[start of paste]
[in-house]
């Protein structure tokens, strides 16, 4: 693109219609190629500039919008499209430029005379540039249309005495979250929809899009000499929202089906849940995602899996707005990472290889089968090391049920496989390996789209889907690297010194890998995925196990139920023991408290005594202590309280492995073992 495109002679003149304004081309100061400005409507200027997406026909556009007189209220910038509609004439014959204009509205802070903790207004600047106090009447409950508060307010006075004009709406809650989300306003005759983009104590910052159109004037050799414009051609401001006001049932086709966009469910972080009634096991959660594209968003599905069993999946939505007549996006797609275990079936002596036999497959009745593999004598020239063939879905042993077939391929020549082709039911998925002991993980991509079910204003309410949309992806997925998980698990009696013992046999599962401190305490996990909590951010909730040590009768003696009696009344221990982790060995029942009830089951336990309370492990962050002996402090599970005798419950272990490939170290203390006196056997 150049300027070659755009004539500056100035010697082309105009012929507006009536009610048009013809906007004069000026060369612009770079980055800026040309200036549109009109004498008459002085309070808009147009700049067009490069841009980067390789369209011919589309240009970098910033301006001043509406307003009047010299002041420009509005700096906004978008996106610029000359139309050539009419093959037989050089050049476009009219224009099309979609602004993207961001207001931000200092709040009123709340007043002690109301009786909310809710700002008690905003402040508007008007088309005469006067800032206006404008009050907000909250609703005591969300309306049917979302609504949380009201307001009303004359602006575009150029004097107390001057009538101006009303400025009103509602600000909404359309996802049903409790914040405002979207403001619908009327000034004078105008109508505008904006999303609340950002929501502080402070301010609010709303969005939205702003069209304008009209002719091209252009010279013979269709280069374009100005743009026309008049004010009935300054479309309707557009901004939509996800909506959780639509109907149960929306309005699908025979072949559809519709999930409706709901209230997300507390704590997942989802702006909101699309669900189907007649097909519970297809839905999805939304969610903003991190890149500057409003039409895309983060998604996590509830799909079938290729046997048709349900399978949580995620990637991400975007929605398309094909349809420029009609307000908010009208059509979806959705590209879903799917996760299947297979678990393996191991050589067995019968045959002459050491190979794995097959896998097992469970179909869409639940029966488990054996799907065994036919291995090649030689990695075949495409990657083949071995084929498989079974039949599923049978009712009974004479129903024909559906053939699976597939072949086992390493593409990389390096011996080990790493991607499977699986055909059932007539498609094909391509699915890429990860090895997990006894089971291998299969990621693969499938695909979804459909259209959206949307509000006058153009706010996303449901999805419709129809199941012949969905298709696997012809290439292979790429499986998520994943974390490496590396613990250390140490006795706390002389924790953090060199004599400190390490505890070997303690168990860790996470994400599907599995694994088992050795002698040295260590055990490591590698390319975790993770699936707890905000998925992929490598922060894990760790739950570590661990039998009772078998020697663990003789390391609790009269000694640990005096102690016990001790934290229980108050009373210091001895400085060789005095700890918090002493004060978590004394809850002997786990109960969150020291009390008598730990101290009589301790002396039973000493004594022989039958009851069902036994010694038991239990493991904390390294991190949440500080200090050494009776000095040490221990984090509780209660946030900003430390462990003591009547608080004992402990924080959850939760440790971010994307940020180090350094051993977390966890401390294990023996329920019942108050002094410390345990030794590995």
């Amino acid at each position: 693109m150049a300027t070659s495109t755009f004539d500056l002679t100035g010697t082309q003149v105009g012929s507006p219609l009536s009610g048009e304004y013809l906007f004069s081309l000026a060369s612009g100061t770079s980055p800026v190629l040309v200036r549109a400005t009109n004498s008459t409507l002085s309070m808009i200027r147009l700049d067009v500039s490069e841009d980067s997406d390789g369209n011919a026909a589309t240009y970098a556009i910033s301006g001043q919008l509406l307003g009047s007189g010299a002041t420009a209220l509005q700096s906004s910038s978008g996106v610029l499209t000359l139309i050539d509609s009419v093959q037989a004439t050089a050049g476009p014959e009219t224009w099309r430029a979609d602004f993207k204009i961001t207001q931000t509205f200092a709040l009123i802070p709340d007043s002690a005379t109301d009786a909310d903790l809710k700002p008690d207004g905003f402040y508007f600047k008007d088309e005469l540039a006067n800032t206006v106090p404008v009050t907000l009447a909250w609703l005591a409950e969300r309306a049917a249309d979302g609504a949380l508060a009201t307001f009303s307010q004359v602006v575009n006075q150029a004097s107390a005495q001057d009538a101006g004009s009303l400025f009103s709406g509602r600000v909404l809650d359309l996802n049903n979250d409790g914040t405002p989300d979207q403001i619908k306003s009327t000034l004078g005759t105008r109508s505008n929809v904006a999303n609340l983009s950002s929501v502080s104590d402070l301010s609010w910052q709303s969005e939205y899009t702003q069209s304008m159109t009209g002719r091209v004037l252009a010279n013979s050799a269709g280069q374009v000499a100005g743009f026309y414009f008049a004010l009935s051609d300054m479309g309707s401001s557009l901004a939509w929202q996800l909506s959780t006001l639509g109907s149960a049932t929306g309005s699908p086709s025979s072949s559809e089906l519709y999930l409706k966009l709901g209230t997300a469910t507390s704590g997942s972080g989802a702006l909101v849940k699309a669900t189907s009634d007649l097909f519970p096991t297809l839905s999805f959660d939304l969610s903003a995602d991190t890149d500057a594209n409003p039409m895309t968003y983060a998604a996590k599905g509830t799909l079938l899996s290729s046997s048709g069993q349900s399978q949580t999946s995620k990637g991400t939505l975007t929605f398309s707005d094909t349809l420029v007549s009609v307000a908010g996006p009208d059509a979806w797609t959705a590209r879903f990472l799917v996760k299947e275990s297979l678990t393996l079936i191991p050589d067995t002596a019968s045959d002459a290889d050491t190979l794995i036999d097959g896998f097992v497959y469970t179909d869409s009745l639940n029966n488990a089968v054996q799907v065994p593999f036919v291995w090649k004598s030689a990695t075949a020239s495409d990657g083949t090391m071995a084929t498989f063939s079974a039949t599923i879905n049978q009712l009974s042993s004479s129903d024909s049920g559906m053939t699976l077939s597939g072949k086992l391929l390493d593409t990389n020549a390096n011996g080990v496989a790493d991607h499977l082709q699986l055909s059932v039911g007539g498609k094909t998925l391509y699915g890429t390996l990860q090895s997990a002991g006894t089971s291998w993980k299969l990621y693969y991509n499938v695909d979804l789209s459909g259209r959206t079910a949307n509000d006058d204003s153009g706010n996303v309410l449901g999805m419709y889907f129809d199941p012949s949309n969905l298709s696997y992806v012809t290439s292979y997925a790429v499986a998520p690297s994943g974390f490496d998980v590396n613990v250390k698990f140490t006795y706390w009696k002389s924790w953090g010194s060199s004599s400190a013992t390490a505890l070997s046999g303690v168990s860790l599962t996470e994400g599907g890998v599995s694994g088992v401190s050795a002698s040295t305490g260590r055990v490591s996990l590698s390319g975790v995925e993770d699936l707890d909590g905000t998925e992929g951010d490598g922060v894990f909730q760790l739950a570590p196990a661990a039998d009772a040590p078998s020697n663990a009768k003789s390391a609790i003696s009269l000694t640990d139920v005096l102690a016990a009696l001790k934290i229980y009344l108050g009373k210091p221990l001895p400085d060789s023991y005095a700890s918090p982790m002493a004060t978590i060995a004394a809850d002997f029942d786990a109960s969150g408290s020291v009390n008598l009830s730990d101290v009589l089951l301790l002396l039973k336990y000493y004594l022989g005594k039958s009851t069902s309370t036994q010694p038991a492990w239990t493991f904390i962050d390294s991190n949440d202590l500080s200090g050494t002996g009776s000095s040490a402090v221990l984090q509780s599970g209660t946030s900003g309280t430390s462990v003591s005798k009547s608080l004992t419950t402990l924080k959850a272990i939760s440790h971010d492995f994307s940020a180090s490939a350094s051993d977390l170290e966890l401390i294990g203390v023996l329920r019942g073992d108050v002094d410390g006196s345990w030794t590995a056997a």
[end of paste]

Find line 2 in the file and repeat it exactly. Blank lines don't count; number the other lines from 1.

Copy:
């Protein structure tokens, strides 16, 4: 693109219609190629500039919008499209430029005379540039249309005495979250929809899009000499929202089906849940995602899996707005990472290889089968090391049920496989390996789209889907690297010194890998995925196990139920023991408290005594202590309280492995073992 495109002679003149304004081309100061400005409507200027997406026909556009007189209220910038509609004439014959204009509205802070903790207004600047106090009447409950508060307010006075004009709406809650989300306003005759983009104590910052159109004037050799414009051609401001006001049932086709966009469910972080009634096991959660594209968003599905069993999946939505007549996006797609275990079936002596036999497959009745593999004598020239063939879905042993077939391929020549082709039911998925002991993980991509079910204003309410949309992806997925998980698990009696013992046999599962401190305490996990909590951010909730040590009768003696009696009344221990982790060995029942009830089951336990309370492990962050002996402090599970005798419950272990490939170290203390006196056997 150049300027070659755009004539500056100035010697082309105009012929507006009536009610048009013809906007004069000026060369612009770079980055800026040309200036549109009109004498008459002085309070808009147009700049067009490069841009980067390789369209011919589309240009970098910033301006001043509406307003009047010299002041420009509005700096906004978008996106610029000359139309050539009419093959037989050089050049476009009219224009099309979609602004993207961001207001931000200092709040009123709340007043002690109301009786909310809710700002008690905003402040508007008007088309005469006067800032206006404008009050907000909250609703005591969300309306049917979302609504949380009201307001009303004359602006575009150029004097107390001057009538101006009303400025009103509602600000909404359309996802049903409790914040405002979207403001619908009327000034004078105008109508505008904006999303609340950002929501502080402070301010609010709303969005939205702003069209304008009209002719091209252009010279013979269709280069374009100005743009026309008049004010009935300054479309309707557009901004939509996800909506959780639509109907149960929306309005699908025979072949559809519709999930409706709901209230997300507390704590997942989802702006909101699309669900189907007649097909519970297809839905999805939304969610903003991190890149500057409003039409895309983060998604996590509830799909079938290729046997048709349900399978949580995620990637991400975007929605398309094909349809420029009609307000908010009208059509979806959705590209879903799917996760299947297979678990393996191991050589067995019968045959002459050491190979794995097959896998097992469970179909869409639940029966488990054996799907065994036919291995090649030689990695075949495409990657083949071995084929498989079974039949599923049978009712009974004479129903024909559906053939699976597939072949086992390493593409990389390096011996080990790493991607499977699986055909059932007539498609094909391509699915890429990860090895997990006894089971291998299969990621693969499938695909979804459909259209959206949307509000006058153009706010996303449901999805419709129809199941012949969905298709696997012809290439292979790429499986998520994943974390490496590396613990250390140490006795706390002389924790953090060199004599400190390490505890070997303690168990860790996470994400599907599995694994088992050795002698040295260590055990490591590698390319975790993770699936707890905000998925992929490598922060894990760790739950570590661990039998009772078998020697663990003789390391609790009269000694640990005096102690016990001790934290229980108050009373210091001895400085060789005095700890918090002493004060978590004394809850002997786990109960969150020291009390008598730990101290009589301790002396039973000493004594022989039958009851069902036994010694038991239990493991904390390294991190949440500080200090050494009776000095040490221990984090509780209660946030900003430390462990003591009547608080004992402990924080959850939760440790971010994307940020180090350094051993977390966890401390294990023996329920019942108050002094410390345990030794590995």